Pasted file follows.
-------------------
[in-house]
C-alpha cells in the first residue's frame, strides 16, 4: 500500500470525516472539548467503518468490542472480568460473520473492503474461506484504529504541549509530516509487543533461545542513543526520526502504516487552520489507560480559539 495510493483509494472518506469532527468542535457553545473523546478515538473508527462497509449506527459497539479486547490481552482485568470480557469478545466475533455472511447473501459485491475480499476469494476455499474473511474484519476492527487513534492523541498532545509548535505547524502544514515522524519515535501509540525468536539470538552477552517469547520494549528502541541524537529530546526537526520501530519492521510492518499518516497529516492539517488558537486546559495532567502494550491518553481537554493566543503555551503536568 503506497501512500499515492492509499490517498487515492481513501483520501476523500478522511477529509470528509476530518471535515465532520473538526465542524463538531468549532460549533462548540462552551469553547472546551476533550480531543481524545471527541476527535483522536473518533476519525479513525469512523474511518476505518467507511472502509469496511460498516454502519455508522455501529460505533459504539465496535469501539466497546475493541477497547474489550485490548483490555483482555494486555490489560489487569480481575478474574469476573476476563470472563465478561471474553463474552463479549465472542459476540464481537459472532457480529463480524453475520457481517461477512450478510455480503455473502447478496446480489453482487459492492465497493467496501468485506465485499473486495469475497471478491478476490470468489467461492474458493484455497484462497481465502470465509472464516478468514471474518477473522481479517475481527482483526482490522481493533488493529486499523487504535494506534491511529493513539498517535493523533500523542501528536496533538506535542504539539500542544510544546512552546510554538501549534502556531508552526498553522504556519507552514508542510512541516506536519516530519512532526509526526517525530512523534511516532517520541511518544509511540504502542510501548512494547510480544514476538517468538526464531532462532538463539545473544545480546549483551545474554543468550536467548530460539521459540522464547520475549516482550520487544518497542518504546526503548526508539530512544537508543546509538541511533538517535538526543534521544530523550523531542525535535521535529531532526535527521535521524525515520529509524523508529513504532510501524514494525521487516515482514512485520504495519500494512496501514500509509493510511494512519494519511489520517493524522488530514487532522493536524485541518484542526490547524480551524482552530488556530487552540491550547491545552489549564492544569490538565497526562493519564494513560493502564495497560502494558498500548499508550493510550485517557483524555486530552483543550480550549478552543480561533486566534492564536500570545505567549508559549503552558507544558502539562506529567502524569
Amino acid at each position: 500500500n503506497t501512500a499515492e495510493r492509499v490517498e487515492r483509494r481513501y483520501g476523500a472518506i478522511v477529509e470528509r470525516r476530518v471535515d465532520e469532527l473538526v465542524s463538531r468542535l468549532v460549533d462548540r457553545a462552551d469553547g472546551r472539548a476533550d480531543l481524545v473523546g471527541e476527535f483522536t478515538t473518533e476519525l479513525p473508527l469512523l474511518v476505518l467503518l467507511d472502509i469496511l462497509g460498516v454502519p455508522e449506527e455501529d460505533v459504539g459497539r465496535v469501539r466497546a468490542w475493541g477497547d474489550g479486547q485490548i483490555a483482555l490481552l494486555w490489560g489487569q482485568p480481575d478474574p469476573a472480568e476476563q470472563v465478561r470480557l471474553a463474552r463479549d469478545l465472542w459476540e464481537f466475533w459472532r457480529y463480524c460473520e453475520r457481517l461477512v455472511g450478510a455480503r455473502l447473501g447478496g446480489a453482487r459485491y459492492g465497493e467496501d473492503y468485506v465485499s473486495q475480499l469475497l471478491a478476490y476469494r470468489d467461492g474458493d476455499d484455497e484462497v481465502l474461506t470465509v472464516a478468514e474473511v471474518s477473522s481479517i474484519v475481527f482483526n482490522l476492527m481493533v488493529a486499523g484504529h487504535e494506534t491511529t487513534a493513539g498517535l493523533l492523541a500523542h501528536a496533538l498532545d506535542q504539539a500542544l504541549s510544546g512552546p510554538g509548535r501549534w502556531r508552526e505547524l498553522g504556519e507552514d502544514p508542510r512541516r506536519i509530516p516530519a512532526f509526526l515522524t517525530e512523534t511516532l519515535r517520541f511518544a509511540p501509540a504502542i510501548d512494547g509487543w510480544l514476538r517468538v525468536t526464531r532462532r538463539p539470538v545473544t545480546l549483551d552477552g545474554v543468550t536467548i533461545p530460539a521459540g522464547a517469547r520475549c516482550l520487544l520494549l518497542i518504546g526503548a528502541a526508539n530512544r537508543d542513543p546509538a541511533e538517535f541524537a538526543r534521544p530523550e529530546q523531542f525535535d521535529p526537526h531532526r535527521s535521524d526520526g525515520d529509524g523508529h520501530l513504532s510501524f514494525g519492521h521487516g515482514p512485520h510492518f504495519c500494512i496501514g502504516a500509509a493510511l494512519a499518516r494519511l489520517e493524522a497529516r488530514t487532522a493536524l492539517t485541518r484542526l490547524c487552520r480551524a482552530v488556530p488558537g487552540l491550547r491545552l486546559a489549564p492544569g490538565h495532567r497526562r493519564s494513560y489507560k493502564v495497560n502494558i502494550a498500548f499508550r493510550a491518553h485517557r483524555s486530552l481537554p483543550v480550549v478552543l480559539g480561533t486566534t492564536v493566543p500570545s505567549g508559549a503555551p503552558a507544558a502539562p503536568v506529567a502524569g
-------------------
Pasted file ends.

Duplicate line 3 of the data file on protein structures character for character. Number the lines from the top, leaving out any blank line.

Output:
Amino acid at each position: 500500500n503506497t501512500a499515492e495510493r492509499v490517498e487515492r483509494r481513501y483520501g476523500a472518506i478522511v477529509e470528509r470525516r476530518v471535515d465532520e469532527l473538526v465542524s463538531r468542535l468549532v460549533d462548540r457553545a462552551d469553547g472546551r472539548a476533550d480531543l481524545v473523546g471527541e476527535f483522536t478515538t473518533e476519525l479513525p473508527l469512523l474511518v476505518l467503518l467507511d472502509i469496511l462497509g460498516v454502519p455508522e449506527e455501529d460505533v459504539g459497539r465496535v469501539r466497546a468490542w475493541g477497547d474489550g479486547q485490548i483490555a483482555l490481552l494486555w490489560g489487569q482485568p480481575d478474574p469476573a472480568e476476563q470472563v465478561r470480557l471474553a463474552r463479549d469478545l465472542w459476540e464481537f466475533w459472532r457480529y463480524c460473520e453475520r457481517l461477512v455472511g450478510a455480503r455473502l447473501g447478496g446480489a453482487r459485491y459492492g465497493e467496501d473492503y468485506v465485499s473486495q475480499l469475497l471478491a478476490y476469494r470468489d467461492g474458493d476455499d484455497e484462497v481465502l474461506t470465509v472464516a478468514e474473511v471474518s477473522s481479517i474484519v475481527f482483526n482490522l476492527m481493533v488493529a486499523g484504529h487504535e494506534t491511529t487513534a493513539g498517535l493523533l492523541a500523542h501528536a496533538l498532545d506535542q504539539a500542544l504541549s510544546g512552546p510554538g509548535r501549534w502556531r508552526e505547524l498553522g504556519e507552514d502544514p508542510r512541516r506536519i509530516p516530519a512532526f509526526l515522524t517525530e512523534t511516532l519515535r517520541f511518544a509511540p501509540a504502542i510501548d512494547g509487543w510480544l514476538r517468538v525468536t526464531r532462532r538463539p539470538v545473544t545480546l549483551d552477552g545474554v543468550t536467548i533461545p530460539a521459540g522464547a517469547r520475549c516482550l520487544l520494549l518497542i518504546g526503548a528502541a526508539n530512544r537508543d542513543p546509538a541511533e538517535f541524537a538526543r534521544p530523550e529530546q523531542f525535535d521535529p526537526h531532526r535527521s535521524d526520526g525515520d529509524g523508529h520501530l513504532s510501524f514494525g519492521h521487516g515482514p512485520h510492518f504495519c500494512i496501514g502504516a500509509a493510511l494512519a499518516r494519511l489520517e493524522a497529516r488530514t487532522a493536524l492539517t485541518r484542526l490547524c487552520r480551524a482552530v488556530p488558537g487552540l491550547r491545552l486546559a489549564p492544569g490538565h495532567r497526562r493519564s494513560y489507560k493502564v495497560n502494558i502494550a498500548f499508550r493510550a491518553h485517557r483524555s486530552l481537554p483543550v480550549v478552543l480559539g480561533t486566534t492564536v493566543p500570545s505567549g508559549a503555551p503552558a507544558a502539562p503536568v506529567a502524569g